SEP 27, 2013

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Compliance Matters

Compensating Nonproducing Managers

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I was inundated this week with questions pertaining to my statements recently that nonproducing branch managers will not be able to receive profitability after January of 2014. Rather than regurgitate what I have said before, consider the following: (1) the rules clearly and explicitly state that anyone who assists a consumer in applying for or obtaining a loan is an originator unless specifically excluded; (2) the Consumer Financial Protection Bureau excluded administrative and clerical tasks from the definition—not management; (3) the CFPB has stated that if you hold yourself out to the public as engaging in origination activities you are an originator regardless of whether you actually undertake such tasks; and (4) origination includes making referrals based upon characteristics relevant to a credit decision. 

Now, consider the real world: How many branch managers never assist consumers applying for a loan, never hold themselves out to the public as originating loans, and never refer clients to other loan officers in their branch after considering some factor of loan worthiness? If your answer is that branch managers never engage in the above activities, what is it that they do? The fact of the matter is that in the real world these things do go on from time to time and that renders a branch manager an originator under the LO comp rules. Certainly, when one considers the fact that the CFPB has specifically stated its intention to draw the lines of origination as broadly as possible, the likelihood of this agency concluding a branch manager is not an originator is exceedingly small.   Furthermore, in prior proposals—that have not been recanted—the CFPB expressly stated that a nonproducing branch manager was an originator.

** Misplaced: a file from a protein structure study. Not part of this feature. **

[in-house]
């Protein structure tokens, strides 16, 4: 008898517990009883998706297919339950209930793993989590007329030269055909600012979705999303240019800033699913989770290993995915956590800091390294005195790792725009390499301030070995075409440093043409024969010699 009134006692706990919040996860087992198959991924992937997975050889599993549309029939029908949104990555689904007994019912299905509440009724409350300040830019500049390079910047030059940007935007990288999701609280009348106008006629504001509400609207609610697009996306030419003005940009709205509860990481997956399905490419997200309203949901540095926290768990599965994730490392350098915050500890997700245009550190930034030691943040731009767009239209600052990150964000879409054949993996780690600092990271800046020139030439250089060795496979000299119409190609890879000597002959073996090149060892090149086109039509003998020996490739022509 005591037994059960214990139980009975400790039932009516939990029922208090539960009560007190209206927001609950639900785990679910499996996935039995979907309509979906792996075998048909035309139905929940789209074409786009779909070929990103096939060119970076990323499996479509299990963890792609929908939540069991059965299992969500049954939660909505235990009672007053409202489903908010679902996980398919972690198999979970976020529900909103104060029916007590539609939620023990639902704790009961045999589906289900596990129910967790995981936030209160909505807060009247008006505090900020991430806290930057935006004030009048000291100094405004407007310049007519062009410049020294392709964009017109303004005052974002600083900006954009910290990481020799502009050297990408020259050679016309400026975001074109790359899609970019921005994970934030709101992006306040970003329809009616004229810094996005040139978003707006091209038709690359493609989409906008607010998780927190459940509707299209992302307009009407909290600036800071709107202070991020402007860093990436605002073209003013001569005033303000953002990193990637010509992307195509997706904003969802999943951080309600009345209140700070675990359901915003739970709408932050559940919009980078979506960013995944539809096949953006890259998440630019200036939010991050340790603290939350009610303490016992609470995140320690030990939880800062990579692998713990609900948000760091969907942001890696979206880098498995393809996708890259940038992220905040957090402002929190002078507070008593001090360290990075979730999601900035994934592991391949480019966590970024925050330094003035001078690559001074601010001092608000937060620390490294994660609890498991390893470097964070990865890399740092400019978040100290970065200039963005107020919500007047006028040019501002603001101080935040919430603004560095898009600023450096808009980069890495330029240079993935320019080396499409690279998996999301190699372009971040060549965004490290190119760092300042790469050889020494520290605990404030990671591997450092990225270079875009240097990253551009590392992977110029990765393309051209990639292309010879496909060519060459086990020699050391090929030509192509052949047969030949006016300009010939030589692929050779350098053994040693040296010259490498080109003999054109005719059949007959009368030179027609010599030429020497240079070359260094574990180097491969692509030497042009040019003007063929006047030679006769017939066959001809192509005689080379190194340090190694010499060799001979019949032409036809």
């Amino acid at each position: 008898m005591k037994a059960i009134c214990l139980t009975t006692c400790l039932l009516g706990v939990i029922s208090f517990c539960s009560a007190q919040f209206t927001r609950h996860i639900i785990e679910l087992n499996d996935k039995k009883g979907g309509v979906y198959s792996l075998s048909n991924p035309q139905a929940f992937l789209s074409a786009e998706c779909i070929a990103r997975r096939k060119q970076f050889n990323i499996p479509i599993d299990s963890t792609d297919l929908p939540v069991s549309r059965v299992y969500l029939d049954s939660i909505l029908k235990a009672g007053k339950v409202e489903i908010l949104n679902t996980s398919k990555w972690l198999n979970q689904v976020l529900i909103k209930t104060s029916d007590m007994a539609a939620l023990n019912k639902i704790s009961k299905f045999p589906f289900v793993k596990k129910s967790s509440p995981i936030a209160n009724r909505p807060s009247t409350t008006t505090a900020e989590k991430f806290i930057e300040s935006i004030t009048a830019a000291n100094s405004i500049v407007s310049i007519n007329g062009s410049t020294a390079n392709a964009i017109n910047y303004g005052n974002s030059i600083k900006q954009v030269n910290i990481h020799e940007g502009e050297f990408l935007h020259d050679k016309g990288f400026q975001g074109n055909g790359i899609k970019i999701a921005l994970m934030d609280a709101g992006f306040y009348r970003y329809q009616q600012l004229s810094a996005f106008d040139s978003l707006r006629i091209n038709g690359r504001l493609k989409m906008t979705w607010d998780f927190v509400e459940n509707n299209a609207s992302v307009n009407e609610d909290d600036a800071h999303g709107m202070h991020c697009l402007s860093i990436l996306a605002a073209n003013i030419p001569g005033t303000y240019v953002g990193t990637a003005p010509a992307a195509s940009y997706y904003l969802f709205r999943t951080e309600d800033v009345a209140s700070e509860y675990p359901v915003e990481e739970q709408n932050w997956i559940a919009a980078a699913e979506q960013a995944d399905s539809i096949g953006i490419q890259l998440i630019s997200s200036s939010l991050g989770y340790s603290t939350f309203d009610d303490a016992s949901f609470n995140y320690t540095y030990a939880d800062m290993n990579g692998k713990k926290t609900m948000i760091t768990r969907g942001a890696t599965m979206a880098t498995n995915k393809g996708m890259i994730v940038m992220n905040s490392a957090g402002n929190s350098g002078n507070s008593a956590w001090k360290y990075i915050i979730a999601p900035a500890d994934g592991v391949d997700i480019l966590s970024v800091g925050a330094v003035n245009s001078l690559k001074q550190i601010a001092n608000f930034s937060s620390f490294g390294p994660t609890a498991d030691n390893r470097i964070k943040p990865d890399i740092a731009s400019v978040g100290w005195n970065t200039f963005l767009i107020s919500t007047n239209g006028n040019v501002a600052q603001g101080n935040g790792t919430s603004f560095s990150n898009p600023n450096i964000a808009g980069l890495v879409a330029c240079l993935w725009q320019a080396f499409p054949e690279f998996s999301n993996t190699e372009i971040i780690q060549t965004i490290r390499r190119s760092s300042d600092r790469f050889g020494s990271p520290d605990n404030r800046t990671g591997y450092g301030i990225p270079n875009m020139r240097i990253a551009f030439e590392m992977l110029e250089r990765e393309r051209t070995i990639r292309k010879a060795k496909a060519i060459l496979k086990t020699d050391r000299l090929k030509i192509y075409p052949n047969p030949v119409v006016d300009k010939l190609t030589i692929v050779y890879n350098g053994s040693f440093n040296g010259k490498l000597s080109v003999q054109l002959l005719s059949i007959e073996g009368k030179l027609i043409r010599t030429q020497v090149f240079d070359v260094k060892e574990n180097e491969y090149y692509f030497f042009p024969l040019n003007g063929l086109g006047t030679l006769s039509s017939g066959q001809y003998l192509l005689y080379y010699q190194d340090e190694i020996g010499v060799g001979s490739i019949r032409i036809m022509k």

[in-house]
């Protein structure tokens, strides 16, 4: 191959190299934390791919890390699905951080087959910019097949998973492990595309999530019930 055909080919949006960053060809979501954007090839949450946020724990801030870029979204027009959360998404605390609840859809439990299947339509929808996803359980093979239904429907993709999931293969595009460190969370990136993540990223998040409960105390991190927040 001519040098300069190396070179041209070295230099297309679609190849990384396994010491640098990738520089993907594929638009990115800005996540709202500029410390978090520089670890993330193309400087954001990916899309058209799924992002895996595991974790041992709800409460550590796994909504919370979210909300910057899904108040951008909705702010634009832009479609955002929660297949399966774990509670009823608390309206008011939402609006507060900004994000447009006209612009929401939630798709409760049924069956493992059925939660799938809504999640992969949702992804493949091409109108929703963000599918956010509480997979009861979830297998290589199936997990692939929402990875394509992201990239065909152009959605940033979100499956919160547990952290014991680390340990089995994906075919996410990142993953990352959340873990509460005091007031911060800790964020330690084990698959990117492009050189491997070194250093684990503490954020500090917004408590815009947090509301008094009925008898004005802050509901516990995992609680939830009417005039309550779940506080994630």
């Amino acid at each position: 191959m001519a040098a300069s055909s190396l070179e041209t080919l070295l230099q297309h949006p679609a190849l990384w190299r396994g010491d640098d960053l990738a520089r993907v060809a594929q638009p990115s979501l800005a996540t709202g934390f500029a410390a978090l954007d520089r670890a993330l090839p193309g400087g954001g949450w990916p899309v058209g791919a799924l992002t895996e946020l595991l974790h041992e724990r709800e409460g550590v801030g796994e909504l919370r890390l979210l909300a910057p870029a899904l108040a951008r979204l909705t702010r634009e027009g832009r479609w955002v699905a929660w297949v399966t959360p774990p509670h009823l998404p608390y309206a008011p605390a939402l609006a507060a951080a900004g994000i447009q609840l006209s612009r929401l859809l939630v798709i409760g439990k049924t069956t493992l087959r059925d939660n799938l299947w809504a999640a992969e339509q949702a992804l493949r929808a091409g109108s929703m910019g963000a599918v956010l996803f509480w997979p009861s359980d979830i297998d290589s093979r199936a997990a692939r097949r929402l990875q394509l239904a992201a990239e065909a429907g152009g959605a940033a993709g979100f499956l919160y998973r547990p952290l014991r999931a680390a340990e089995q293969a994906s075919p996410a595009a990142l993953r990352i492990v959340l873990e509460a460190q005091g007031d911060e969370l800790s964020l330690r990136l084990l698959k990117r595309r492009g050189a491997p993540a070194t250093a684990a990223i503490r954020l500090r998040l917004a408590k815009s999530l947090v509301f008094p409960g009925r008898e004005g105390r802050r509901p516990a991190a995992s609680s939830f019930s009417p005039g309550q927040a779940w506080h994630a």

On the other hand, the risk is immense. A branch manager improperly paid off of actual revenue could render all of the loans under his/her authority improper, subject to fines and/or borrower actions, and certainly subject to repurchase. Stated another way, a mistake on branch manager compensation can easily be considered an extinction level event. When examining the matter from that perspective, the question has to be posed: are you willing to take such a substantial risk on the small chance that the CFPB would see it your way? 

My advice is to put your energy into developing a branch manager comp plan that is compliant and results in the outcomes consistent with the parties’ intentions. Solutions do exist and are workable.  The alternative is simply not worth the risk.

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